Upfront Chemo Does Not Appear to Worsen Ovarian Cancer Survival

By Will Boggs MD

October 13, 2020

NEW YORK (Reuters Health) - Chemotherapy before cytoreductive surgery does not appear to worsen survival in women with advanced-stage epithelial ovarian cancer, according to findings from the National Cancer Database (NCDB).

"While this association doesn't prove the safety of upfront chemotherapy, it is concordant with the randomized-trial data and certainly suggests that no evidence of harm can be measured on the population level," Dr. Alexander Melamed of Columbia University Vagelos College of Physicians and Surgeons and New York-Presbyterian/Columbia University Irving Medical Center, in New York City, told Reuters Health by email.

"There are now four randomized trials that show starting treatment with chemotherapy results in equivalent long-term cancer outcomes and less surgical morbidity," he said. "Nonetheless, some opinion leaders in gynecologic oncology have worried that too frequent use of this approach could harm patients."

Dr. Melamed and colleagues used NCDB data to examine and compare time trends in the use of neoadjuvant chemotherapy and median survival among women with advanced-stage epithelial ovarian cancer in the U.S.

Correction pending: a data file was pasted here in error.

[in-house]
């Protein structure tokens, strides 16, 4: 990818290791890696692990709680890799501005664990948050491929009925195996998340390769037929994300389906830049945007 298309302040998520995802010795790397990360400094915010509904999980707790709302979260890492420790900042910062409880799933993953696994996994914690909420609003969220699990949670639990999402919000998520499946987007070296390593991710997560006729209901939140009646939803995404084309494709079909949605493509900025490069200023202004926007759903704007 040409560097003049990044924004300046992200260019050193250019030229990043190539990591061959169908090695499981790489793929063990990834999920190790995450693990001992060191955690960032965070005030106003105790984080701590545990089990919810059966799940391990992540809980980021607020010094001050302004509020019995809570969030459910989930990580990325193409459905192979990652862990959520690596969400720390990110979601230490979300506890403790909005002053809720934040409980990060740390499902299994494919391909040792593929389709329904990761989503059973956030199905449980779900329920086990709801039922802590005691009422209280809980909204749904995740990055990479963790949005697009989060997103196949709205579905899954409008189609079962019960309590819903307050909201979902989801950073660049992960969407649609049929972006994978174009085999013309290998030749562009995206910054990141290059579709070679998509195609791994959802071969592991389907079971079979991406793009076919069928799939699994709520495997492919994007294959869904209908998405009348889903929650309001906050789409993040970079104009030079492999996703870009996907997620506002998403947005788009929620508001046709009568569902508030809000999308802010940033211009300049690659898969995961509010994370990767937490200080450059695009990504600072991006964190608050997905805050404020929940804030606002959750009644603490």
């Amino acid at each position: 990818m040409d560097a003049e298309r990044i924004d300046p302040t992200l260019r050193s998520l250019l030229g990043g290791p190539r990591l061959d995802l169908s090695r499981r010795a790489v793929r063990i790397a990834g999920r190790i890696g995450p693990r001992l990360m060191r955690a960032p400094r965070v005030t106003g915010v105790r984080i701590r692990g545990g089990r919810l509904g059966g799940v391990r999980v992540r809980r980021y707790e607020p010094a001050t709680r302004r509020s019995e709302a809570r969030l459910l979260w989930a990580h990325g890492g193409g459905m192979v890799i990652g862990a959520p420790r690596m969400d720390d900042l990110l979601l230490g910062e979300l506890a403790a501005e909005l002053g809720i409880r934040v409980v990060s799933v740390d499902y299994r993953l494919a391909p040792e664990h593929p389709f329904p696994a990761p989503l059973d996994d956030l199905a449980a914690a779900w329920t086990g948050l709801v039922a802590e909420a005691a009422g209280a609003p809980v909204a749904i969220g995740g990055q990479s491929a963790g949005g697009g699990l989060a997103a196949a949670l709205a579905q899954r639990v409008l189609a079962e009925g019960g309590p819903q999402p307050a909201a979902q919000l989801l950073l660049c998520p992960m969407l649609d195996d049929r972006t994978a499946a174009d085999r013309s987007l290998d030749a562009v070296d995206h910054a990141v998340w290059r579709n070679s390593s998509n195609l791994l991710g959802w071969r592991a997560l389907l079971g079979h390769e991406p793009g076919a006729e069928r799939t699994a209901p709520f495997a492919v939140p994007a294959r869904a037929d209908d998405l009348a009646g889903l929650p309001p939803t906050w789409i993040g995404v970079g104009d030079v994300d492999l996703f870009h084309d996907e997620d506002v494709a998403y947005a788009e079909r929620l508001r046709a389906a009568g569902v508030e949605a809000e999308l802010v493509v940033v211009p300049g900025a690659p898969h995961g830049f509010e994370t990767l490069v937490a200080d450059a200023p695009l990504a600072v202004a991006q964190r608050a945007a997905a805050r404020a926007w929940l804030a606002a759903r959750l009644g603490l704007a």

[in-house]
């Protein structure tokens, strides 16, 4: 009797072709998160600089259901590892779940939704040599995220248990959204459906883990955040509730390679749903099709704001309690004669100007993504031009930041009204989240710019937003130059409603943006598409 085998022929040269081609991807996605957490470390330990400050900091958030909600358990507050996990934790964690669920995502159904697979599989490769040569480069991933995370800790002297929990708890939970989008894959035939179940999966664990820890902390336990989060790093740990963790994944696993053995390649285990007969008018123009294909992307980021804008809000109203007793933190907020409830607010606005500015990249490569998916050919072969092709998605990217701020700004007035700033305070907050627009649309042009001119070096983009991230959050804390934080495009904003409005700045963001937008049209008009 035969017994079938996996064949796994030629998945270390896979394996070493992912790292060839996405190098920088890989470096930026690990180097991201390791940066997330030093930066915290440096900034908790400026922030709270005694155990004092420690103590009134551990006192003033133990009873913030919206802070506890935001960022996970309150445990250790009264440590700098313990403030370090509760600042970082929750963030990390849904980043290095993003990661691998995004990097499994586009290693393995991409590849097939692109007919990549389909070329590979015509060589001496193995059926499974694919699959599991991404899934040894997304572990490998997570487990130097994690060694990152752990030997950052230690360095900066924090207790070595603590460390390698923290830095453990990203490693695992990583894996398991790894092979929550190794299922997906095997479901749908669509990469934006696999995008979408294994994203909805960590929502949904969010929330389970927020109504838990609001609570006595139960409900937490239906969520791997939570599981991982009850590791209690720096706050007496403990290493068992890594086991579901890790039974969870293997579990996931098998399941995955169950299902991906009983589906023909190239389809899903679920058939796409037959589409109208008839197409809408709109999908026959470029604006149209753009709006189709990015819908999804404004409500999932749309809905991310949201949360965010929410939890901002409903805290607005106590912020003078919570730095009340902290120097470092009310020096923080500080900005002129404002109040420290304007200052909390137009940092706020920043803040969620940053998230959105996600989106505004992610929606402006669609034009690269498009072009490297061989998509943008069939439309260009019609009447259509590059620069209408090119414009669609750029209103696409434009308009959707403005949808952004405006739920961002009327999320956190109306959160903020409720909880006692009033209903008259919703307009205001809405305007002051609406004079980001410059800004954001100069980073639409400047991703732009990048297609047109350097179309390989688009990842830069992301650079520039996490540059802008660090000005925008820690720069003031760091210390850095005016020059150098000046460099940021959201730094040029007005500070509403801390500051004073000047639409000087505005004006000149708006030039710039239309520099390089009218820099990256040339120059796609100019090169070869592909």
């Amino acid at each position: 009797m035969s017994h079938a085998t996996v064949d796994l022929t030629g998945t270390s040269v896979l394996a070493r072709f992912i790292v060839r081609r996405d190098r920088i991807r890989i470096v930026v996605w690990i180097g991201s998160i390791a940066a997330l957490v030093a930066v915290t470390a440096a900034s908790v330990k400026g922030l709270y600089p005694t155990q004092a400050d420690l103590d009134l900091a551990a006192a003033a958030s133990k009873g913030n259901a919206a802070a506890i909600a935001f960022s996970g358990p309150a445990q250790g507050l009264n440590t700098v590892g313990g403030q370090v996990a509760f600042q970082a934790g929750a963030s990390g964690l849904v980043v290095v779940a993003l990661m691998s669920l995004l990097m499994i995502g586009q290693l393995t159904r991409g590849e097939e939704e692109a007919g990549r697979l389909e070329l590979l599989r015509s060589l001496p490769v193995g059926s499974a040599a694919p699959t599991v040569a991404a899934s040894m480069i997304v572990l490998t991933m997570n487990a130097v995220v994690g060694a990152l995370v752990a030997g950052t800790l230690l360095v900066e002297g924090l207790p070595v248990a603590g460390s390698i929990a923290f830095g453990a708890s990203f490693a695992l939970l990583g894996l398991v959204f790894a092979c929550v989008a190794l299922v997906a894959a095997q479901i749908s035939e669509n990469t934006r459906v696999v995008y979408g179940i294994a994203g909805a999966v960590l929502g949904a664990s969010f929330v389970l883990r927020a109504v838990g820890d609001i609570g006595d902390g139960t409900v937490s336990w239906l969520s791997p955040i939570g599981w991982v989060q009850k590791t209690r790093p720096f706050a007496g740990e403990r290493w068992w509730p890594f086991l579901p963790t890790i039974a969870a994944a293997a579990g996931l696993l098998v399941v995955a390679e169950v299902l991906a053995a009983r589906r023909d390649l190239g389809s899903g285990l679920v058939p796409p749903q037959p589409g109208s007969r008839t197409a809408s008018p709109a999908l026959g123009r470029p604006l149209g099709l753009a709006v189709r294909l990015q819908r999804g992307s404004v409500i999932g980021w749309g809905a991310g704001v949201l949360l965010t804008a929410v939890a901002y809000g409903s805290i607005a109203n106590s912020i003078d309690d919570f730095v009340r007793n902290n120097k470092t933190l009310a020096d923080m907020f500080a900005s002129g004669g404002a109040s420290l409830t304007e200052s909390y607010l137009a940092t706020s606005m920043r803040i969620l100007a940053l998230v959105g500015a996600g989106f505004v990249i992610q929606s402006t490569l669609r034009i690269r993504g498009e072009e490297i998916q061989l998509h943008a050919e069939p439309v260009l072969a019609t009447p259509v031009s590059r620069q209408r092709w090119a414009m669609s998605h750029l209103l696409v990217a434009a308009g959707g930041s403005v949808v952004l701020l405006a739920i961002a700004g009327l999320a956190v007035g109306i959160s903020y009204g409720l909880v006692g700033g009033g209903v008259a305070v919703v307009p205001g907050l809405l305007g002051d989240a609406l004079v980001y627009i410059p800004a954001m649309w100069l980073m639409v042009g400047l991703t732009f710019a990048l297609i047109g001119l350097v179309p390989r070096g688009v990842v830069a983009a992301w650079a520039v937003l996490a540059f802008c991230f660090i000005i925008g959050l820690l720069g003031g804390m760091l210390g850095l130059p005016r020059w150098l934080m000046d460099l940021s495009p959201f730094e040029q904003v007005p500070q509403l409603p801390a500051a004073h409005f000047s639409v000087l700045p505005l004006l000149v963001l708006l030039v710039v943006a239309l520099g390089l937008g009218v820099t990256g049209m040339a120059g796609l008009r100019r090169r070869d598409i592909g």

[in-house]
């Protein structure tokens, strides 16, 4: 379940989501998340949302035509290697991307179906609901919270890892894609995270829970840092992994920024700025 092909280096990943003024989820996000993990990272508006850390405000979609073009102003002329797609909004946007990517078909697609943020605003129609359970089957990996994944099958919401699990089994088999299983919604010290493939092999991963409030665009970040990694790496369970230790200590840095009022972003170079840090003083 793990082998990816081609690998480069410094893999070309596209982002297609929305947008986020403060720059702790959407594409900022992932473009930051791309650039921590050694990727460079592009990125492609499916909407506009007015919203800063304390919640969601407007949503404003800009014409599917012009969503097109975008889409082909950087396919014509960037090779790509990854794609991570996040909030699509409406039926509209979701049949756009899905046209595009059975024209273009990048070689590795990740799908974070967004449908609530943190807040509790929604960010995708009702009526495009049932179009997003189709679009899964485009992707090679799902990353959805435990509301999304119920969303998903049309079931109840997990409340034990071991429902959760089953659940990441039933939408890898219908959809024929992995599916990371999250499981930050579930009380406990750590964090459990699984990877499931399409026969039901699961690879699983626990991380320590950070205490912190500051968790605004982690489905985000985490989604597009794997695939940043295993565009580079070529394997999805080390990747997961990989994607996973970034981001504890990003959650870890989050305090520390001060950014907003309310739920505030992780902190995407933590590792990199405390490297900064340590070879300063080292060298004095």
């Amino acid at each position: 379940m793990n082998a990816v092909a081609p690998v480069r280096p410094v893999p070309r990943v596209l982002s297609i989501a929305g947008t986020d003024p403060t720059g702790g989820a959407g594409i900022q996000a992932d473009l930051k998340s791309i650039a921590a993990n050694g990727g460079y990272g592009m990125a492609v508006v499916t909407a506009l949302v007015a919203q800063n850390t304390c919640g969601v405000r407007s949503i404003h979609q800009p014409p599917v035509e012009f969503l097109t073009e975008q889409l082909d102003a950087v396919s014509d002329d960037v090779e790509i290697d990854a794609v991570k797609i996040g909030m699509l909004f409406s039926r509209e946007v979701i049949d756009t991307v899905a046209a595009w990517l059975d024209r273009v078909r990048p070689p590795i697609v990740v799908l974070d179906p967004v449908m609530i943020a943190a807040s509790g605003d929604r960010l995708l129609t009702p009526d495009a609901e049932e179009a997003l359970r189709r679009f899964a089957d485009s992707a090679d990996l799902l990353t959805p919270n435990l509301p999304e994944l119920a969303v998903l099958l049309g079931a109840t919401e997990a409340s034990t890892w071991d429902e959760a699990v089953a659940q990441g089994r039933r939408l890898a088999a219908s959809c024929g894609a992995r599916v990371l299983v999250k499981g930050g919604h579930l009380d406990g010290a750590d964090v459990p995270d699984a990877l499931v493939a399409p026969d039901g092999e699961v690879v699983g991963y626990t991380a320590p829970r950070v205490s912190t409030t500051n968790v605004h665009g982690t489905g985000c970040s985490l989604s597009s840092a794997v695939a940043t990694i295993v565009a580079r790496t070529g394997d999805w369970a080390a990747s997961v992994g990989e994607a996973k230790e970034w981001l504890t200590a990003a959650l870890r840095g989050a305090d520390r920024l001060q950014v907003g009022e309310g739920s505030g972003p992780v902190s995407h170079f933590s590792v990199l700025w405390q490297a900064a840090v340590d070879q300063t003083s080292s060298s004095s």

Among more than 72,000 women treated between 2004 and 2016, 73.5% were treated with primary cytoreductive surgery and 26.5% were treated with neoadjuvant chemotherapy.

The frequency of primary chemotherapy began increasing by 7.9% per year from 2006 to 2011, and after the first of the randomized trials showing a reduction in surgical morbidity and women assigned to neoadjuvant chemotherapy, the use of neoadjuvant chemotherapy accelerated by 10.3% per year from 2011 to 2016.

By 2016, 45.1% of women received chemotherapy as their initial treatment.

Between 2004 and 2013, median survival increased from 31.1 months to 37.8 months, an increase of 2.1% per year. But changing trends in the use of neoadjuvant chemotherapy were not associated with a change in median survival trend, the researchers report in JAMA Network Open.

Results were similar in a subgroup analysis restricted to women with high-grade serous carcinoma.

"Those surgeons who have continued to worry about the negative impacts of upfront chemotherapy on outcomes in ovarian-cancer patients can be reassured by these data," Dr. Melamed said. "While this study cannot itself demonstrate causality, it adds to the accumulating evidence of the safety of upfront chemotherapy in this setting."

SOURCE: https://bit.ly/33aeeGl JAMA Network Open, online September 25, 2020.

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